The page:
Swelling occurs because of excess fluid that collects in the tissues of the body. The most common places for swelling are the hands, feet, arms, legs and ankles, as reported by MayoClinic.com 1. Many medical conditions, medications and lifestyle activities cause swelling in the extremities. Complications from swollen feet and hands include decreased blood circulation and an increased risk of skin breakdown and infection.
If you are experiencing serious medical symptoms, seek emergency treatment immediately.
Sports injuries are divided into two categories: acute and chronic. Acute injuries include sprained ankles and hand fractures. They are accompanied by symptoms such as sudden pain, swelling, a dislocated bone or joint and the inability to bear weight. Chronic sports injuries occur after prolonged activity or exercise are are marked by symptoms such as swelling and pain, according to the National Institute of Arthritis and Musculoskeletal and Skin Diseases 2.
Other treatment options include nonsteroidal anti-inflammatory drugs to reduce swelling and pain, immobilization with a sling or splint and surgery for broken bones or torn ligaments.
- Sports injuries are divided into two categories: acute and chronic.
- Chronic sports injuries occur after prolonged activity or exercise are are marked by symptoms such as swelling and pain, according to the National Institute of Arthritis and Musculoskeletal and Skin Diseases 2.
Insect Sting or Bite
Diseases That Affect the Tendons
An insect sting or bite on the feet or hands often causes swelling, itching and pain. The reaction results when histamine is released into the body in response to a foreign body such as a stinger or venom from the insect.
Treatment for the swelling at the site on the hands or feet includes removing the stinger, if it is still present. The stinger may release more venom if it is pulled out. UMMC suggests to safely remove it, use a straight-edged object such as a credit card to scrape across it. Wash the area with soap and water and use an ice pack on the site in increments of 10 minutes on and 10 minutes off to reduce the swelling. Swelling that occurs on the face or that interferes with breathing is a medical emergency.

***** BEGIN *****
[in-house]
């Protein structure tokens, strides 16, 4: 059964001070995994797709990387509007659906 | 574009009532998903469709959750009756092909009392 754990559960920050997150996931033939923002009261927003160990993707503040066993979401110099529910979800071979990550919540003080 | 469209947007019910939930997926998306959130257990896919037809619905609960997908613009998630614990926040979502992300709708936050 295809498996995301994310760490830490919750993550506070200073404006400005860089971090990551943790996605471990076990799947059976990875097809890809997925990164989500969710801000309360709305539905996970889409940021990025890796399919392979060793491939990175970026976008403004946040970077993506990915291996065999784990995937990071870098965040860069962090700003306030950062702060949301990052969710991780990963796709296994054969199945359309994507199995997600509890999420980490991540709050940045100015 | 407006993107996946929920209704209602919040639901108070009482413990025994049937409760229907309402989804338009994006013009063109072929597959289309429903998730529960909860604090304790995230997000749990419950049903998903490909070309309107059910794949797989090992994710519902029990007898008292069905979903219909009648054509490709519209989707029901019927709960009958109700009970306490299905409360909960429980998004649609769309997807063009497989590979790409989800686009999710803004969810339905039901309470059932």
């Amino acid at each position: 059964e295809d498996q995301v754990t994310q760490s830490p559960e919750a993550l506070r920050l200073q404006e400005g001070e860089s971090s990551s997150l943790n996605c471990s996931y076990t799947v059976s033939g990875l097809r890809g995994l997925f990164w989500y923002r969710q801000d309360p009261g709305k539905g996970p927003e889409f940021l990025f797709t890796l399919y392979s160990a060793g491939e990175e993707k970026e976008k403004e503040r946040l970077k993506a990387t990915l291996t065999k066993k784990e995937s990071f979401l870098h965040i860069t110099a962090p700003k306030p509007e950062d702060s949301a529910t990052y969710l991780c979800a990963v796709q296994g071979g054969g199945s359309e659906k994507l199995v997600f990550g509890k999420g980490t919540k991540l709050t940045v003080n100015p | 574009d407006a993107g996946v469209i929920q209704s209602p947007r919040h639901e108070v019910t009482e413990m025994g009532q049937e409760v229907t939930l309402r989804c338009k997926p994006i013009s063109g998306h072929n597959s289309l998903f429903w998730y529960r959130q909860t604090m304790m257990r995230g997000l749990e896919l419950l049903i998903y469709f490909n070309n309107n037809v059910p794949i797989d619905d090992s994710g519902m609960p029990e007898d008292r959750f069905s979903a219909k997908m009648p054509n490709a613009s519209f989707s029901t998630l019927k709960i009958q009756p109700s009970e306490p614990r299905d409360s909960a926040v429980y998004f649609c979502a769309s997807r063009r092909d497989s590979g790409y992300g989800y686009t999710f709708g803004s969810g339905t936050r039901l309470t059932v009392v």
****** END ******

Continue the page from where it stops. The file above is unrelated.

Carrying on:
- An insect sting or bite on the feet or hands often causes swelling, itching and pain.
- Treatment for the swelling at the site on the hands or feet includes removing the stinger, if it is still present.
Acute Nephritic Syndrome
Acute nephritic syndrome, also known as nephritis syndrome or glomerulonephritis, causes inflammation or swelling of the glomeruli, which are part of the internal kidney structures. Frequent causes of acute nephritic syndrome in adults include abdominal abscesses, infective endocarditis and hepatitis, according to PennState Hershey. As the glomerulus becomes inflamed, the damage reduces the ability of the kidneys to remove wastes from the blood.
Symptoms of acute nephritic syndrome include swelling in the hands, feet, face, legs and arms. The treatment goal is to identify the underlying cause and reduce the inflammation in the kidney.
- Acute nephritic syndrome, also known as nephritis syndrome or glomerulonephritis, causes inflammation or swelling of the glomeruli, which are part of the internal kidney structures.
Diseases That Affect the Tendons
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Causes of Red Swollen Feet & Ankles
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Pain and Swelling in the Shoulders, Arms and Hands
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Long-Term Effects of Rocky Mountain Spotted Fever
Knee Cap Pain & Swelling
- MayoClinic.com: Common Places for Swelling
- National Institute of Arthritis and Musculoskeletal and Skin Diseases: Types of Sports Injuries
- Rao S, Riskowski JL, Hannan MT. Musculoskeletal conditions of the foot and ankle: assessments and treatment options. Best Pract Res Clin Rheumatol. 2012;26(3):345-368. doi:10.1016/j.berh.2012.05.009
- Ragab G, Elshahaly M, Bardin T. Gout: An old disease in new perspective - A review. J Adv Res. 2017;8(5):495-511. doi:10.1016/j.jare.2017.04.008
- Youn YJ, Lee J. Chronic venous insufficiency and varicose veins of the lower extremities. Korean J Intern Med. 2019;34(2):269-283. doi:10.3904/kjim.2018.230
- American Heart Association. Risk Factors for Venous Thromboembolism (VTE). Updated March 30, 2017.
- McDaid A, Logette E, Buchillier V, et al. Risk prediction of developing venous thrombosis in combined oral contraceptive users. PLoS ONE. 2017;12(7):e0182041. doi:10.1371/journal.pone.0182041
- National Health Service (NHS). Swollen ankles, feet and fingers in pregnancy. Updated February 28, 2018.
Norene Anderson has been a writer since 2003. She is also a registered nurse with expertise in a wide range of medical conditions and treatments. Anderson received her associate degree in nursing from Lincoln University in Jefferson City, Mo.